Then we moved. And our lives imploded. We worshipped together for a while at a local creation-spirituality based non-denominational church. A wild and interesting place, but as the separation became a more certain reality, I went in search of my own church community. I landed quickly in a small ecumenical congregation made up of mostly renegade Baptists. Soon after, my son began coming with me and joined the Sunday school. He never liked it. At all.
Late this past fall, as we entered the holiday season, he became very sad. There were school problems -- icky teacher, class bullies -- and the reality of going through the holidays for the first time since his parents split. He constantly complained of feeling sick. We consulted a child therapist and his primary doc, ran blood tests to rule out physical illness and basically just did our best as parents to hold him through what was just a really sucky time in his life. We tried to give him space and encouragement to grieve and express his feelings and figure out some healthy coping mechanisms. But it was a hard time for all of us.
As a long-term, upbeat substitute came into his class and we made it into the new year and he reconnected with some of his best friends, things were looking up. Except when it came to church. He still hated it. He said he wanted to go back to the church where we had gone last year as a family, so we did. But he didn't like it as much as he remembered. (I think he just like that when we went there, we were still a family). I continued to talk to him about church and why it is important to me and that the fact that he didn't like it wasn't going to change the fact that we were going to attend somewhere regularly, so what might we do to make it more bearable?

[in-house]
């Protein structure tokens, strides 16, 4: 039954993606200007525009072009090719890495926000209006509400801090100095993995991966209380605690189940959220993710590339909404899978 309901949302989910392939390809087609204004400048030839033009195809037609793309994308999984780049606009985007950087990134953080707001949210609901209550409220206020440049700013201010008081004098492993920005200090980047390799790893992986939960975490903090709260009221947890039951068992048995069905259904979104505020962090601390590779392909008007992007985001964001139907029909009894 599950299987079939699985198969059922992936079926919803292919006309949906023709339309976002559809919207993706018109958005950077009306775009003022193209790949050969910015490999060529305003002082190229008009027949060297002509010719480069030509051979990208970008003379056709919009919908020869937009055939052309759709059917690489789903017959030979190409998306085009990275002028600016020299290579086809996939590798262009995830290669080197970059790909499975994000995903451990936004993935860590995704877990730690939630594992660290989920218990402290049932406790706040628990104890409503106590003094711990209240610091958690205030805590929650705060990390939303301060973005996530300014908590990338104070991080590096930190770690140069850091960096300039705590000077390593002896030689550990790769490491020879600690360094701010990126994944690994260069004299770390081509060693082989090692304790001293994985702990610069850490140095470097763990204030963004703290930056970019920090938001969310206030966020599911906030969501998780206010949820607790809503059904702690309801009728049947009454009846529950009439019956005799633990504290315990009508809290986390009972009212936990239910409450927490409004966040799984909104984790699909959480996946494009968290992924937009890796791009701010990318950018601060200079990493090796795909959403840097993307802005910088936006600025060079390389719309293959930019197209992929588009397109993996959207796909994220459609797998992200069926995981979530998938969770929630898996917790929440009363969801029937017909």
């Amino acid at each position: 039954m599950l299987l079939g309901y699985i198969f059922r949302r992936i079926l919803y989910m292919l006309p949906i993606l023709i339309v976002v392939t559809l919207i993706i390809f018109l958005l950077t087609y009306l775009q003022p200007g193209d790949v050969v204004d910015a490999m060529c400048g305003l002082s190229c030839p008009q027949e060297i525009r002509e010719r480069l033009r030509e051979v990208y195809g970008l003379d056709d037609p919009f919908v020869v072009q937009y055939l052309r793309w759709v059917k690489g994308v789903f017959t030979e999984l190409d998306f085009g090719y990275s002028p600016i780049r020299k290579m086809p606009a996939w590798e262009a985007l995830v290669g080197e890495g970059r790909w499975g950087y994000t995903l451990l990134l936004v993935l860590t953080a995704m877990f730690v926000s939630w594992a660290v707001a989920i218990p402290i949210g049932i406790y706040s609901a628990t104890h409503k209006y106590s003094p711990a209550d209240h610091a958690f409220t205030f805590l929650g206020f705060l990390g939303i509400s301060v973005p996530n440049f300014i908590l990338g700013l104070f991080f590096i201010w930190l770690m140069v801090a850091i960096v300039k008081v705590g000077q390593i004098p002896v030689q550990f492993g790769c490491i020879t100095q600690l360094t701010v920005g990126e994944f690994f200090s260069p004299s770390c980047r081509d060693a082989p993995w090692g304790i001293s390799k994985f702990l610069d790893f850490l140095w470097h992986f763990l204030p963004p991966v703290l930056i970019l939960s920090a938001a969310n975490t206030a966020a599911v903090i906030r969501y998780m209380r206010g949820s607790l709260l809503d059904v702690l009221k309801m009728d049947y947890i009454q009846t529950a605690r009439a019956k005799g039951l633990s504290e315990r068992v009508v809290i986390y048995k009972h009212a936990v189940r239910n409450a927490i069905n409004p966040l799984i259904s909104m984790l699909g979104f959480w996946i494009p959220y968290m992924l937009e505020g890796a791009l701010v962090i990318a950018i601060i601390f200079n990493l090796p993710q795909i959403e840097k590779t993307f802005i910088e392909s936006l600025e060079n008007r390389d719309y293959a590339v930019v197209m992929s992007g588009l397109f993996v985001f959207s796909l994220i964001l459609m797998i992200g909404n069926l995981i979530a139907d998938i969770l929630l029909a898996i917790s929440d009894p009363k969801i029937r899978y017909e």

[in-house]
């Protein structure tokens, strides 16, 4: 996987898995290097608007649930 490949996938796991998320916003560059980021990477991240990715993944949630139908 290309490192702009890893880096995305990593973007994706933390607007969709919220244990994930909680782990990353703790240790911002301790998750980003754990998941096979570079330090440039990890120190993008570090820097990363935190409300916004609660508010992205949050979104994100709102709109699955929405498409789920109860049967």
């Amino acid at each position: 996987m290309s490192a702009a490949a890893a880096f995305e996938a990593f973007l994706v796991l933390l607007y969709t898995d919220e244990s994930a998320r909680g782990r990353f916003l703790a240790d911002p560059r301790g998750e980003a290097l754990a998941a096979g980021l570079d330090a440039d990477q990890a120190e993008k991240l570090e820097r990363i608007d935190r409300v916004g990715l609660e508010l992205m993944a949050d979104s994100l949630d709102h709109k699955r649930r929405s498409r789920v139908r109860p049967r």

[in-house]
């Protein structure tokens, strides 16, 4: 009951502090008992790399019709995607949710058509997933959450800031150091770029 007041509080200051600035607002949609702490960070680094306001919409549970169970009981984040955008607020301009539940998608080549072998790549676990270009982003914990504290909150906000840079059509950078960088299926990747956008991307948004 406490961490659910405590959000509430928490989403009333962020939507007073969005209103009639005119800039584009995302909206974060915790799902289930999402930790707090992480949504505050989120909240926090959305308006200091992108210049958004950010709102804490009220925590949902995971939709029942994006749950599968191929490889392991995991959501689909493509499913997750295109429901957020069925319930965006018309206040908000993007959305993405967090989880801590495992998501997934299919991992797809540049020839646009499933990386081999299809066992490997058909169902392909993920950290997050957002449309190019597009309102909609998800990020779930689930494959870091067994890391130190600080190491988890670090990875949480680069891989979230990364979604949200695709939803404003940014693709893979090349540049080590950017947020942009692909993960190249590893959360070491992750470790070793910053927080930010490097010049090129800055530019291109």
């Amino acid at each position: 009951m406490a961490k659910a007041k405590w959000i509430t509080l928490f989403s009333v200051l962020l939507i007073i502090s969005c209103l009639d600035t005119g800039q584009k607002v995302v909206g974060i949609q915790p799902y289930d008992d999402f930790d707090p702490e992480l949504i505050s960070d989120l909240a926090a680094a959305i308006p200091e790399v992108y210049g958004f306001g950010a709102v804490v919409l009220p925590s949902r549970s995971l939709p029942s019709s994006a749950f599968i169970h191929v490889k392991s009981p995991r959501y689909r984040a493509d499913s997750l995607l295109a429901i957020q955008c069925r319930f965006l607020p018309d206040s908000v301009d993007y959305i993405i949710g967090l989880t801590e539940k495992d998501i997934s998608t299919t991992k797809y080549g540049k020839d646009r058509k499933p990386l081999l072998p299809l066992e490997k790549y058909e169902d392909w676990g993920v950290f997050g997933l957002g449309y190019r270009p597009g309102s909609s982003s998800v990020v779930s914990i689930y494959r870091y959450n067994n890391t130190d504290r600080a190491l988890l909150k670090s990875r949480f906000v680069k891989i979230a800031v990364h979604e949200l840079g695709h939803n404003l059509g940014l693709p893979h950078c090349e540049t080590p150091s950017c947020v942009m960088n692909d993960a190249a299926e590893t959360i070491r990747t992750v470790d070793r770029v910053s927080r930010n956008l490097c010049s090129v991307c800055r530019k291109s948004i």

Well, as he lived with this reality for a few weeks, he became more articulate about what was bothering him. And it was the other kids in Sunday School. He felt so left out and rejected that it was making him, literally, physically ill Sunday after Sunday. When I started really paying attention to this and seeing that he wasn't making it up (though he did have a role to play in the outsider status), it broke my heart.